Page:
Differing U.S. standards stymie stem-cell research

By Kim Blakeley

NIH, FDA policies appear to make most federally funded embryonic stem cell lines unsuitable for clinical use

Since the discovery of human embryonic stem cells, scientists have had high hopes for their use to treat a wide variety of diseases. In 2009 the National Institutes of Health established funding guidelines for research that dictate that human stem cells be derived only from embryos “created using in vitrofertilization for reproductive purposes… and no longer needed for this purpose.”

By defining which embryos could be involved in research, the NIH also aimed to identify which stem-cell “lines” – propagated collections of genetically identical cells – are suitable for the NIH registry, and for public funding.

Separately, the U.S. Food and Drug Administration issued the “Tissue Donor Guidance” regarding the source of human tissues that could be used in therapeutic products. This guidance applies to embryonic stem cell lines.

It has become clear that the FDA’s guidance, in concert with the NIH stem-cell regulations, stymies scientists who seek to develop marketable products from embryonic stem-cell lines to treat patients with serious diseases.

Erica C. Jonlin, clinical research administrator and regulatory manager for the University of Washington’s Institute for Stem Cell and Regenerative Medicine, addresses this failure in a letter published Feb. 6 in Cell Stem Cell.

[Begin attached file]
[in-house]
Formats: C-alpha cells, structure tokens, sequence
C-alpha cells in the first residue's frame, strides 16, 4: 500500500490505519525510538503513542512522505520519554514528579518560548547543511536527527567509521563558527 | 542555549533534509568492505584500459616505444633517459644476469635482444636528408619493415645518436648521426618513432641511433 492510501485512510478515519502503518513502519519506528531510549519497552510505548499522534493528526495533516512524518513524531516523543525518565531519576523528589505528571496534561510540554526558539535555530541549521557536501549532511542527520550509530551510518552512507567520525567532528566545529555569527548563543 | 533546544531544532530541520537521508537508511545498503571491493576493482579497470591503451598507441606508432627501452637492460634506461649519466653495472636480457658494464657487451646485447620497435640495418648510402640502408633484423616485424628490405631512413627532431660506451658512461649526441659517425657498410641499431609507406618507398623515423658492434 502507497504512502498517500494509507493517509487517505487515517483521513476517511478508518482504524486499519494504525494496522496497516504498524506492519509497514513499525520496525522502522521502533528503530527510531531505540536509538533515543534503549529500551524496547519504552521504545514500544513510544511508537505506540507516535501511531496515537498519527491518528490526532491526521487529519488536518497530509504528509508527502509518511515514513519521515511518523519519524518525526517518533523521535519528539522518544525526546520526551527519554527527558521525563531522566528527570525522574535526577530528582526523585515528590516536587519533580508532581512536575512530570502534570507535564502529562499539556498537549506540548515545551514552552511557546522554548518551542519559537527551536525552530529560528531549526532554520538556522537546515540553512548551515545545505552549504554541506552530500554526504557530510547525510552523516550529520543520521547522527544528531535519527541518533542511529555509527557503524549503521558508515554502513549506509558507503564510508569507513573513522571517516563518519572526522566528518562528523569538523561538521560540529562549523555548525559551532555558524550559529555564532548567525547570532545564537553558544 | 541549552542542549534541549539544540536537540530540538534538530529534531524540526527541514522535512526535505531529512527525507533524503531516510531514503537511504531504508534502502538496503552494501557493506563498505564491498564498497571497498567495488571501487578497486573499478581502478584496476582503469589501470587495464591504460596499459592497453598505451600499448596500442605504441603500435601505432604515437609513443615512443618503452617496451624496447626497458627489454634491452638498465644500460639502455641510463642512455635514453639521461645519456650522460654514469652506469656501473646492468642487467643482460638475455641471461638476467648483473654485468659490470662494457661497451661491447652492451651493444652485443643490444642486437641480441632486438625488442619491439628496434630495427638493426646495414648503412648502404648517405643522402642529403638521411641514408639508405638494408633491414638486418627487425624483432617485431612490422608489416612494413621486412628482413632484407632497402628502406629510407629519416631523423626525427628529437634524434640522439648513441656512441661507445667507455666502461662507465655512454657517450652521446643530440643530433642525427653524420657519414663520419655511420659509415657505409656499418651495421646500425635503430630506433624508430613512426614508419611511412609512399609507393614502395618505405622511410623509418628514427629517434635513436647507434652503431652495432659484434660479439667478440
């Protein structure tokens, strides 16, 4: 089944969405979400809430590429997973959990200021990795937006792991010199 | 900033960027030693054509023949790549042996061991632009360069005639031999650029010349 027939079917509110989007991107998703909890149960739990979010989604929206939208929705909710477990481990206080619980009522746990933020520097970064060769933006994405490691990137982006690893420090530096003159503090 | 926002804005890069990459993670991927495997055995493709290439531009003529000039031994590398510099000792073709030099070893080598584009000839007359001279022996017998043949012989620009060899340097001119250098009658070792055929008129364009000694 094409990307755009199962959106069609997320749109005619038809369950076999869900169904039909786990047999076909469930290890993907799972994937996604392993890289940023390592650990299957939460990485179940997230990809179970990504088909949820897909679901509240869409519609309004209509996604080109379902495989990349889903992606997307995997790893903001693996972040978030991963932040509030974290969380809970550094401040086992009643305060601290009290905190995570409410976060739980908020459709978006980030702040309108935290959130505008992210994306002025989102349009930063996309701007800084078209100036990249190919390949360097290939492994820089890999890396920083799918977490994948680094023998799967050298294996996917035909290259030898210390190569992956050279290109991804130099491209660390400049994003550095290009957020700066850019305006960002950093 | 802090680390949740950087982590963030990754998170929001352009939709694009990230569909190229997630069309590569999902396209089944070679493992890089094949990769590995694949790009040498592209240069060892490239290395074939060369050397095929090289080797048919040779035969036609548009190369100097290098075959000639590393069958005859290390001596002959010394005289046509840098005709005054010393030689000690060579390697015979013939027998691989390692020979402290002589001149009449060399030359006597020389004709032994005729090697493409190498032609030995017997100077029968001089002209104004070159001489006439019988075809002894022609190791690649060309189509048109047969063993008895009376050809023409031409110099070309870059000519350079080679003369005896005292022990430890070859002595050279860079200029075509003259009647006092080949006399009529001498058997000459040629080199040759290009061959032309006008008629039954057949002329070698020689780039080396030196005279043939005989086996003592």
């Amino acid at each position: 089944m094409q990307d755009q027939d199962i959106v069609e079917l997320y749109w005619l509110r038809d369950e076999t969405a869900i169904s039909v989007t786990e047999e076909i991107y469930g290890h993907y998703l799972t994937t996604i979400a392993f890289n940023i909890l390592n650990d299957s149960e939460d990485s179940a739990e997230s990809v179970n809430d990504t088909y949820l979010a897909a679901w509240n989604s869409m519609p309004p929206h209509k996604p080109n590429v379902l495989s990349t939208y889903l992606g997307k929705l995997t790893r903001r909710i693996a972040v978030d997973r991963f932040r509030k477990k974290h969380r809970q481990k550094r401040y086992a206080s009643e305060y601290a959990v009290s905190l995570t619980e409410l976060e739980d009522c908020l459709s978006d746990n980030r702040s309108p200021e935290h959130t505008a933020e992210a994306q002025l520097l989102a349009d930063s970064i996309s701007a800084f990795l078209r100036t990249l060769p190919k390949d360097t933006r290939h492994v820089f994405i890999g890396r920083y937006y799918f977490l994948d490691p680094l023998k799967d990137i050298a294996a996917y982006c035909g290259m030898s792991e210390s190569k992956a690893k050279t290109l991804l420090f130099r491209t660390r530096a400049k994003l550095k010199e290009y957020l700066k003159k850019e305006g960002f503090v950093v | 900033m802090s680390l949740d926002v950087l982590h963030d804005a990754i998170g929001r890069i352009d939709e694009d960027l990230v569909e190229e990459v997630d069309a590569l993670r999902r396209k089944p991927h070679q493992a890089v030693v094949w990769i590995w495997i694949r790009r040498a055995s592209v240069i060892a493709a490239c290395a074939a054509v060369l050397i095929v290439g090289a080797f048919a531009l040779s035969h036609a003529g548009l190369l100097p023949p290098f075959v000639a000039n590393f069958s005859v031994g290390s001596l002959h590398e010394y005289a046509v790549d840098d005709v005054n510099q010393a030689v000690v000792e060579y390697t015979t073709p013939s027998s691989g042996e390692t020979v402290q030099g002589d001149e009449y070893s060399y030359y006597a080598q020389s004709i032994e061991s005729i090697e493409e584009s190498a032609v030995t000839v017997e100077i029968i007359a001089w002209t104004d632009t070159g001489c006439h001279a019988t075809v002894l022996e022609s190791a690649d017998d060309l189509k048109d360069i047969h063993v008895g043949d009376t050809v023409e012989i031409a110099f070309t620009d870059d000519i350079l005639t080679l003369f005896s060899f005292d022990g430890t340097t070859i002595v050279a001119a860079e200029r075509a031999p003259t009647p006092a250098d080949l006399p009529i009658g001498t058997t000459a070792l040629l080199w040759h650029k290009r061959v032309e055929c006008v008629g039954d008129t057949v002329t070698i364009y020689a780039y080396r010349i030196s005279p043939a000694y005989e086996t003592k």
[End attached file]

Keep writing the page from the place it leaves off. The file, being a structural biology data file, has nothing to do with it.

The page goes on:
She outlines the disconnect:

The FDA regulates the development and marketing of therapeutic products for human use, including embryonic stem-cell‐derived products. The FDA’s mandate states that before human tissue is donated, the would‐be donor must be tested and proven to be negative/non‐reactive for a list of infectious agents/diseases – much in the same way blood donors are screened before their blood is drawn. But patients at fertility clinics are not routinely screened for all of these infectious agents identified by FDA regulations. Moreover, no FDA-licensed, approved or cleared screening tests exist for prions, the agent that causes human transmissible spongiform encephalopathy. Instead, the FDA calls for an extensive interview of would-be donors for possible exposure to prions. Unfortunately, fertility-clinic patients are not interviewed about this possibility.

The unintended consequence, Jonlin said, is that the vast majority of the human embryonic stem-cell lines made to date, and listed on the NIH Stem Cell Registry, do not meet the FDA’s requirements for source material for medical products.

Investigators in academia and industry alike are seeking guidance from U.S. regulatory authorities about how to move past this dilemma so that stem-cell technologies can be developed into products available to patients with serious diseases.